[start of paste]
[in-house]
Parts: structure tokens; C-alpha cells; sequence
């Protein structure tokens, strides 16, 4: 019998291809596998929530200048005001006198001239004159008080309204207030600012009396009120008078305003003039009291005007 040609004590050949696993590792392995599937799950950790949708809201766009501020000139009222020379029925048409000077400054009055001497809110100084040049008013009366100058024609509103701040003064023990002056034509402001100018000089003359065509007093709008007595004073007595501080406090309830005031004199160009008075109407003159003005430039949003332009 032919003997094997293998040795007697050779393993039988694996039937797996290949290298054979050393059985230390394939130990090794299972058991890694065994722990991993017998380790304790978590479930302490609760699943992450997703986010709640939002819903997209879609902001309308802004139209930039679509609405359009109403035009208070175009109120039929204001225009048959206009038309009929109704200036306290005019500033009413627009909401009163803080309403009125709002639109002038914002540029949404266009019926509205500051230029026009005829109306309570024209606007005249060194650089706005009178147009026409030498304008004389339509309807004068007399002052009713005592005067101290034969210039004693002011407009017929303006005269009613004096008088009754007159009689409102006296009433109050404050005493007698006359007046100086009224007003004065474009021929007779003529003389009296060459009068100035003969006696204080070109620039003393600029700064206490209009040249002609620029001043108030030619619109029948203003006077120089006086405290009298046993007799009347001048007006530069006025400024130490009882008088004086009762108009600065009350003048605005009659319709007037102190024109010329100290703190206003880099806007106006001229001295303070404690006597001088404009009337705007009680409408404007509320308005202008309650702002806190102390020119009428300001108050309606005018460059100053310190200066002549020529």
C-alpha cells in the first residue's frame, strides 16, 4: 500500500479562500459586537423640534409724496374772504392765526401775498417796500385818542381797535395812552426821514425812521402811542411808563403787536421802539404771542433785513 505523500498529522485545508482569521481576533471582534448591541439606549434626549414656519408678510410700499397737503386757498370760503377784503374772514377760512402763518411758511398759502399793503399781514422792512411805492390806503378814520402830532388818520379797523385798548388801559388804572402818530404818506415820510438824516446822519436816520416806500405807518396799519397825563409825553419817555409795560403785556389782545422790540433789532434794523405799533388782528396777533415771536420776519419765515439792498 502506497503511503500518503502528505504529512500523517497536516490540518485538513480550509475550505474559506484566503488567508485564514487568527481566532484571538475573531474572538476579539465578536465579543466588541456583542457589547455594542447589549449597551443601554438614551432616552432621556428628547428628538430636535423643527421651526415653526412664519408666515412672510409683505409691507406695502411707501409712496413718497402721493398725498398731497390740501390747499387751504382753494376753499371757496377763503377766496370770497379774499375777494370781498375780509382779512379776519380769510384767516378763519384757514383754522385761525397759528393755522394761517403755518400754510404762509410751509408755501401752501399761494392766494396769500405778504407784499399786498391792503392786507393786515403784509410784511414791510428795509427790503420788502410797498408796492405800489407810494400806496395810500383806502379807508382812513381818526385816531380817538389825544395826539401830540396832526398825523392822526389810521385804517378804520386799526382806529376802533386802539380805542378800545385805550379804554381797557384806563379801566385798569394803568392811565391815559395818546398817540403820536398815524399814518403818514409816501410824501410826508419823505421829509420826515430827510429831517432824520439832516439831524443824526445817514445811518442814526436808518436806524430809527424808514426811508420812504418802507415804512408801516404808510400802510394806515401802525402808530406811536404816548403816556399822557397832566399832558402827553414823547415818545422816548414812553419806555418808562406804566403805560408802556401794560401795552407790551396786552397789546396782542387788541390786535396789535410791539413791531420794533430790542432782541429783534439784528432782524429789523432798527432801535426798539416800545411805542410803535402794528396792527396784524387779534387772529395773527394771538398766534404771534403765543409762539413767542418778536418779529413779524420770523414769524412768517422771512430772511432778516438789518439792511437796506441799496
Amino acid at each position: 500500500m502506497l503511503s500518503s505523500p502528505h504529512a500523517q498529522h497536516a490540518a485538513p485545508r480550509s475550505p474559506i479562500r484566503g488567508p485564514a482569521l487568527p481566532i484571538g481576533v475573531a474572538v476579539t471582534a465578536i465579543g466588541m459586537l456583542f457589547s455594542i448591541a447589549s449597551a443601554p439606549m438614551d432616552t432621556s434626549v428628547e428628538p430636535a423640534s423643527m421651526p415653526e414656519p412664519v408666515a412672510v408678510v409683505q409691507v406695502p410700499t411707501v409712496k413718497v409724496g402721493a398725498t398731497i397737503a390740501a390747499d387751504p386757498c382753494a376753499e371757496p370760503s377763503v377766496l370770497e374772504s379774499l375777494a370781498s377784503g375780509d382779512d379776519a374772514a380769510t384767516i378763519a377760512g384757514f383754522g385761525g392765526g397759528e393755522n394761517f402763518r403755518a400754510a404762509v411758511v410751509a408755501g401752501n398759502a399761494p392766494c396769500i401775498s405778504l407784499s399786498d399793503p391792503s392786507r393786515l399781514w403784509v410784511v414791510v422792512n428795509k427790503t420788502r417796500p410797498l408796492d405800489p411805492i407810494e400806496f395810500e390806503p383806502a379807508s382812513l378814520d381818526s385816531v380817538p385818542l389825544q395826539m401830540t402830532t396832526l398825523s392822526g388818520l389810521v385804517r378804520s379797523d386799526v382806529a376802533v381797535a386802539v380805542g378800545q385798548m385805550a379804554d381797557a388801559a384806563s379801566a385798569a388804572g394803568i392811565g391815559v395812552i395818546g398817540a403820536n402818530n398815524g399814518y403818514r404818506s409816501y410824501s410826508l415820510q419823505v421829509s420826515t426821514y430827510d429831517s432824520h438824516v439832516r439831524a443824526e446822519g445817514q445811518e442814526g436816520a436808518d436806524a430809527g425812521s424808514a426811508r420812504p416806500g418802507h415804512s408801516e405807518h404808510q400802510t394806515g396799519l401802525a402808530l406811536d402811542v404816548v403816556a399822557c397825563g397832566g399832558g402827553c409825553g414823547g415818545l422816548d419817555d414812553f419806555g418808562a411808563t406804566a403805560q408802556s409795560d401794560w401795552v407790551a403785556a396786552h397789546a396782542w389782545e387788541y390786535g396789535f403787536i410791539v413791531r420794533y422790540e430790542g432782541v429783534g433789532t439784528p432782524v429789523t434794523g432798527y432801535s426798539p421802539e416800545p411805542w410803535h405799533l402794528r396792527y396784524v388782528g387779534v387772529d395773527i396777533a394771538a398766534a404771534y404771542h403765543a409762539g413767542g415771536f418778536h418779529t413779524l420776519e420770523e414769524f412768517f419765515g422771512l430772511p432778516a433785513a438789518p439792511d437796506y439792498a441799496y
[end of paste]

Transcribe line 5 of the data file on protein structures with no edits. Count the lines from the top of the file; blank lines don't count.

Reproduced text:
Amino acid at each position: 500500500m502506497l503511503s500518503s505523500p502528505h504529512a500523517q498529522h497536516a490540518a485538513p485545508r480550509s475550505p474559506i479562500r484566503g488567508p485564514a482569521l487568527p481566532i484571538g481576533v475573531a474572538v476579539t471582534a465578536i465579543g466588541m459586537l456583542f457589547s455594542i448591541a447589549s449597551a443601554p439606549m438614551d432616552t432621556s434626549v428628547e428628538p430636535a423640534s423643527m421651526p415653526e414656519p412664519v408666515a412672510v408678510v409683505q409691507v406695502p410700499t411707501v409712496k413718497v409724496g402721493a398725498t398731497i397737503a390740501a390747499d387751504p386757498c382753494a376753499e371757496p370760503s377763503v377766496l370770497e374772504s379774499l375777494a370781498s377784503g375780509d382779512d379776519a374772514a380769510t384767516i378763519a377760512g384757514f383754522g385761525g392765526g397759528e393755522n394761517f402763518r403755518a400754510a404762509v411758511v410751509a408755501g401752501n398759502a399761494p392766494c396769500i401775498s405778504l407784499s399786498d399793503p391792503s392786507r393786515l399781514w403784509v410784511v414791510v422792512n428795509k427790503t420788502r417796500p410797498l408796492d405800489p411805492i407810494e400806496f395810500e390806503p383806502a379807508s382812513l378814520d381818526s385816531v380817538p385818542l389825544q395826539m401830540t402830532t396832526l398825523s392822526g388818520l389810521v385804517r378804520s379797523d386799526v382806529a376802533v381797535a386802539v380805542g378800545q385798548m385805550a379804554d381797557a388801559a384806563s379801566a385798569a388804572g394803568i392811565g391815559v395812552i395818546g398817540a403820536n402818530n398815524g399814518y403818514r404818506s409816501y410824501s410826508l415820510q419823505v421829509s420826515t426821514y430827510d429831517s432824520h438824516v439832516r439831524a443824526e446822519g445817514q445811518e442814526g436816520a436808518d436806524a430809527g425812521s424808514a426811508r420812504p416806500g418802507h415804512s408801516e405807518h404808510q400802510t394806515g396799519l401802525a402808530l406811536d402811542v404816548v403816556a399822557c397825563g397832566g399832558g402827553c409825553g414823547g415818545l422816548d419817555d414812553f419806555g418808562a411808563t406804566a403805560q408802556s409795560d401794560w401795552v407790551a403785556a396786552h397789546a396782542w389782545e387788541y390786535g396789535f403787536i410791539v413791531r420794533y422790540e430790542g432782541v429783534g433789532t439784528p432782524v429789523t434794523g432798527y432801535s426798539p421802539e416800545p411805542w410803535h405799533l402794528r396792527y396784524v388782528g387779534v387772529d395773527i396777533a394771538a398766534a404771534y404771542h403765543a409762539g413767542g415771536f418778536h418779529t413779524l420776519e420770523e414769524f412768517f419765515g422771512l430772511p432778516a433785513a438789518p439792511d437796506y439792498a441799496y